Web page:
Indians are well and truly addicted to PUBG thanks to affordable broadband access all over the country. The success of this online multiplayer game is clearly an inflection point for the Indian gaming industry. Will desi titles finally succeed?
Earlier this month, I went to my home town in Rajasthan and played PUBG in the overnight bus from Jaipur to Bikaner. I thought I would play one game while the bus was still in Jaipur as the game requires high speed data to play with 100 players synchronously. To my surprise, I ended up playing for four straight hours through the night while the bus travelled through rural Rajasthan – and the game worked throughout!
It was just one example of how India is now truly connected and how things that we thought were unimaginable not so long ago are a reality today. When Jio rolled out its nationwide network and slashed wireless broadband prices, it unleashed – among other things – the tailwind needed for the development of the Indian mobile gaming ecosystem. Global games with a massive following in other markets have been waiting on the sidelines for a long time.
PUBG, from Tencent, has not only taken the lead in gaining the Indian gaming mindshare but is leading the way for the creation of amazing games for India over the next decade.
When I was moving back to India two years ago, one thing was clear to me – India’s masses have a lot of free time. Whenever I spent time at my cousin’s shop in a Tier 3 town, or in my village in Rajasthan, I could see that people had at least 3-4 hours to kill during their work day. This is excluding the 5-6 hours they have after work when there is little to do in these small towns. This insight made me a firm believer that if a company could provide a credible way for people to kill time on their phones, adoption would be massive. Again, from global experience, I felt that video consumption and mobile gaming would get maximum traction.
We have seen the early signs of growth for the mobile gaming ecosystem in India for the last two years. Game downloads have increased 8-10x, with the active mobile gaming population growing to approximately 200 million. [Source: ET Bureau and App Annie]. This number is expected to grow to 450 million by 2021. Even though the numbers seem large, these are still early days of gaming in India.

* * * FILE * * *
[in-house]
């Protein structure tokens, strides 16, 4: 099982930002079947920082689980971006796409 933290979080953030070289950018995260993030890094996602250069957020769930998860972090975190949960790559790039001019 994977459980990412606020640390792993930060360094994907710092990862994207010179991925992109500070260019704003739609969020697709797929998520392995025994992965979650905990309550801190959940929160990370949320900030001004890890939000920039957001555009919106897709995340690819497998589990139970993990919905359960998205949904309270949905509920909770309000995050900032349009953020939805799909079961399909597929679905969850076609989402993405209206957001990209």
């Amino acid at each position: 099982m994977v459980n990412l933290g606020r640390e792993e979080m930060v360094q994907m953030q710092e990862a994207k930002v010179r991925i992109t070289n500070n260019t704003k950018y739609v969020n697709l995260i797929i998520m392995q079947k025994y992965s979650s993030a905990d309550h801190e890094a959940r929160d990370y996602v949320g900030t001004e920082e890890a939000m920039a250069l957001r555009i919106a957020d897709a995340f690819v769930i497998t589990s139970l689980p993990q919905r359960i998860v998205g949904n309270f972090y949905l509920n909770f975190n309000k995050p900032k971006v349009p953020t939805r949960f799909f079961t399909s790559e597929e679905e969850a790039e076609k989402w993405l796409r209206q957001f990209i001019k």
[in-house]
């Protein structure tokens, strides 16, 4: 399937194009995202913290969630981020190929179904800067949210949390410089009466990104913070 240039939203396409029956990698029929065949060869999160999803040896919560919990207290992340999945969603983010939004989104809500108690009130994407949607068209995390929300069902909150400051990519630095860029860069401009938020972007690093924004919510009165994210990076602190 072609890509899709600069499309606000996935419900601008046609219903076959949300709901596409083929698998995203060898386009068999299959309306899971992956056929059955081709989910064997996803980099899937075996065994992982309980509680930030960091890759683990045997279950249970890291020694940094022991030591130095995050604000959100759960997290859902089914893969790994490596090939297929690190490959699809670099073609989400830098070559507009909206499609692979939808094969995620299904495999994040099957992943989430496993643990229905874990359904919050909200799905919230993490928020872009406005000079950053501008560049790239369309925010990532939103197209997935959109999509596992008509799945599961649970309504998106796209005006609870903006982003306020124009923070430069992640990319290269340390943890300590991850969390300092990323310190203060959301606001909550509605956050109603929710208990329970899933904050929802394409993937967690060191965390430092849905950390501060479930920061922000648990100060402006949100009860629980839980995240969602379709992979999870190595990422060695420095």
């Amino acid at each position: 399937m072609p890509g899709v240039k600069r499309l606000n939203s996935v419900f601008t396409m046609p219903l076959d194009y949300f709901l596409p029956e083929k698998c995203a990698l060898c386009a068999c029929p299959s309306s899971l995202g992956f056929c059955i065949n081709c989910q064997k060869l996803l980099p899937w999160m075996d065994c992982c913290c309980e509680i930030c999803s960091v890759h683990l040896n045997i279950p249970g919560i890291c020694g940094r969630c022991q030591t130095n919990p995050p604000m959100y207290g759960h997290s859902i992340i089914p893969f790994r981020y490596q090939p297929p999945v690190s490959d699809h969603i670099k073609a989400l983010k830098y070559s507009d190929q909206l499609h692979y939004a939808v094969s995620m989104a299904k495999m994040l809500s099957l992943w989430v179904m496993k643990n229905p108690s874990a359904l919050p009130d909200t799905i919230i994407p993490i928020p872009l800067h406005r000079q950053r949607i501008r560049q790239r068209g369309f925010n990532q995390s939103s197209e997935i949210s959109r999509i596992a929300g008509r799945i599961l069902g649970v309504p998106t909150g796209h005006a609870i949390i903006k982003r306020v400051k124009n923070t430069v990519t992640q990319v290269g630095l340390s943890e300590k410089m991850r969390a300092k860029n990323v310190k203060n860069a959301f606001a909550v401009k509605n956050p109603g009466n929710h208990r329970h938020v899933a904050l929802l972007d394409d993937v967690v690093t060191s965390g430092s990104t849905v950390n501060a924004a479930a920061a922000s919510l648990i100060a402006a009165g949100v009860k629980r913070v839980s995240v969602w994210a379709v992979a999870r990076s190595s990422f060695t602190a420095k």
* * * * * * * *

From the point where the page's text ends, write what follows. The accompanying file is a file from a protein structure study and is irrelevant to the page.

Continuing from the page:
Gaming in India: big on downloads, low on revenue
India has become the fifth-largest country by game downloads but remains far behind on gaming revenue. The most widely adopted games in India have, at best, been sub-100MB, single-player or turn-based games. Here’s the thing: games are much more exciting when you play them with others, compete with them and gain recognition among friends and other gamers.
Most of India has not experienced this sort of multi-player gaming as yet; people who have played Age of Empires (AOE) or Counter Strike or Quake during their undergrad days are a small subset and would relate to this format.
I remember getting addicted to AOE during my IIT days and playing it over LAN with seven other players in teams of up to four (there are three modes – solo, duo and squad). The experience of playing it with other friends just made the game so much more interesting that we would play 14-16 hours a day at times and also watch the recordings of the game to improve our game. I remember reading about how (Flipkart Co-founder) Sachin Bansal was a pro Quake player and played competitively during his IIT days.
And that’s how it was – pockets of players. In parallel, most mobile game developers I have spoken to have been very wary of developing multi-player and graphics-heavy games for India. Their scepticism was based on their experiences from the last decade when India was truly crunched for data and, until recently, for phone space. This was the state until PUBG hit our screens.